Thursday, September 11, 2014
Book Spotlight: With Malice Toward None--Abraham Lincoln's Second Inaugural Address
Abraham Lincoln's Second Inaugural address has been revered as one of the greatest speeches given by an American for nearly 150 years. Given during the waning days of the Civil War, Lincoln laid out the causes and effects of the war in beautiful, soaring terms unlike anything that is produced by today's politicians. The beauty of the speech was immediately recognized, Frederick Douglass declared that the speech "was a sacred effort." While the speech failed as an inaugural address, Abraham Lincoln failed to provide any details on the plans his administration had for the Reconstruction that would bring the southern states back into the Union and the place the four million freed slaves now had in the Union. Lincoln, in my opinion can be forgiven this oversight, and likely if the speech had rambled on and on detailing dry policy it would have quickly been forgotten like the majority of presidential inaugural addresses.
Jack E. Levin's beautiful book, With Malice Toward None: Abraham Lincoln's Second Inaugural Address, perfectly illustrates why Lincoln's address has survived the test of time. The address is faithfully reproduced along with images and drawings from the Civil War era that where carefully chosen by Levin. The images selected by Levin, a professional artist, perfectly highlights Lincoln's words. In an era when newspapers where just starting to include images, Lincoln used his words to paint the images he wanted to convey, a fact that is illustrated in Levin's book. The book presents Lincoln's address with the illustrations and then again at the end in its original format with Lincoln's spelling and paragraph break.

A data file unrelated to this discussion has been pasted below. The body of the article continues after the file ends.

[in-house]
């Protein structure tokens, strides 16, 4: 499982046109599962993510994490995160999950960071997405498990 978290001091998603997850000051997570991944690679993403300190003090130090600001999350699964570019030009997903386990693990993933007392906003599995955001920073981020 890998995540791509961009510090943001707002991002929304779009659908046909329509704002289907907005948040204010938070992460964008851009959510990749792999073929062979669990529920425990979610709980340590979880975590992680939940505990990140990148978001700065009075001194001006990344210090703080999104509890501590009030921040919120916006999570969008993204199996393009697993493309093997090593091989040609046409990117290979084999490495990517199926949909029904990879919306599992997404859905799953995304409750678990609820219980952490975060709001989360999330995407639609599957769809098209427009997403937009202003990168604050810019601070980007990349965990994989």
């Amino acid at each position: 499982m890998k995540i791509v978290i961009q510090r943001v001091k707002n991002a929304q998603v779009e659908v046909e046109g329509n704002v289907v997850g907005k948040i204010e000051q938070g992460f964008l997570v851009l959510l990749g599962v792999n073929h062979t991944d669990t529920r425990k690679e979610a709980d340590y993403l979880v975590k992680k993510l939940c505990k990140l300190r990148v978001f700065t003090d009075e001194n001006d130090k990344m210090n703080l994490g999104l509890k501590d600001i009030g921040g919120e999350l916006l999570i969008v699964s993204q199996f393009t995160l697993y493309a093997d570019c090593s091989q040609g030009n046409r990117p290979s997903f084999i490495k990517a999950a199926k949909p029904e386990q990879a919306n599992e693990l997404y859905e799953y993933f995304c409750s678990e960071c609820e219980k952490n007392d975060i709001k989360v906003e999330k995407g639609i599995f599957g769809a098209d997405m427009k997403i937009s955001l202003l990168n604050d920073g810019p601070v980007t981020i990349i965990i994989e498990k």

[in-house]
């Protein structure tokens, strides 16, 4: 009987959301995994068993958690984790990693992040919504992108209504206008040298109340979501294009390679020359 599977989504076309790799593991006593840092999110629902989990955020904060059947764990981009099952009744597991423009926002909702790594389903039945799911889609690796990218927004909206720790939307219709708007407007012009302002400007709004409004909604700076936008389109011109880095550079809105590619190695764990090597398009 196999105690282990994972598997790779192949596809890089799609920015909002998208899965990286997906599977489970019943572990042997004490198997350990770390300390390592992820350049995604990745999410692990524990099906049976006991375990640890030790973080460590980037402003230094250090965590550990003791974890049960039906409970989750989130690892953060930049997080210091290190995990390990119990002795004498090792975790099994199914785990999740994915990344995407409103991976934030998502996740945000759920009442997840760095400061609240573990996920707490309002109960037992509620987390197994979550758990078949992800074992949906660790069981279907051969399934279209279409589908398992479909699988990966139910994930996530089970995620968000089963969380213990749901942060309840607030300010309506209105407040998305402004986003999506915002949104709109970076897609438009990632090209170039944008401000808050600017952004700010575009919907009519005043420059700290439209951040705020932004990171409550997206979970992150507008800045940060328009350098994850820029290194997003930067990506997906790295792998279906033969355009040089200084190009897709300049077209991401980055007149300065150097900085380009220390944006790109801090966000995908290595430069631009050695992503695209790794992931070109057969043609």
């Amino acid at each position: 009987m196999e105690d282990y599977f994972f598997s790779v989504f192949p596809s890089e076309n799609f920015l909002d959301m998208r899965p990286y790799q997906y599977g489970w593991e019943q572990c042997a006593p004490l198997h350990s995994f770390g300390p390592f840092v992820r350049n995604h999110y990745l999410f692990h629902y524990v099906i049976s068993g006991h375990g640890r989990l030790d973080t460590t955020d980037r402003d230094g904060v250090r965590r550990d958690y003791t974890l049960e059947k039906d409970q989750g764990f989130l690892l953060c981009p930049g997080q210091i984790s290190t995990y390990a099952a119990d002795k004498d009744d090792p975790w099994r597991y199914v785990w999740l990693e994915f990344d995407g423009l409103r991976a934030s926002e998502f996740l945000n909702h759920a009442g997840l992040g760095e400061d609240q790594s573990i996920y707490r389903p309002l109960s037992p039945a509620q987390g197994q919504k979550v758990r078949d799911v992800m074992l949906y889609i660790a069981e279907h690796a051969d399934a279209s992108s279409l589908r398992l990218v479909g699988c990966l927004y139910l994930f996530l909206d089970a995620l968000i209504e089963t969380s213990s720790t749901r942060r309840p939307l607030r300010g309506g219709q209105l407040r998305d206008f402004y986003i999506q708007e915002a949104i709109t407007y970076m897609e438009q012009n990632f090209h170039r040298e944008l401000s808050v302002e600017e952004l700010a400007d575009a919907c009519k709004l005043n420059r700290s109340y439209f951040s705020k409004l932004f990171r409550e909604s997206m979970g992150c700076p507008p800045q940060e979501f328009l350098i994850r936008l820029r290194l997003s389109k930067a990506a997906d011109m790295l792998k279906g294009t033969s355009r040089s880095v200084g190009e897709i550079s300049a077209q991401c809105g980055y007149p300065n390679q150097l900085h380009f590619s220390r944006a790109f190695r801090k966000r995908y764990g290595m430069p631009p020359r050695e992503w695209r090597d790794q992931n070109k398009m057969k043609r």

With Malice Toward None is a wonderful volume that can be enjoyed by all ages. A wonderful introduction to Lincoln for young readers, though some may struggle with fully understanding what Lincoln was trying to understand making this the perfect book for parents and children to read together and discuss what they take from Lincoln's words as Lincoln wrote his address to be read out loud. Levin's beautiful book will be cherished in family library's for years to come.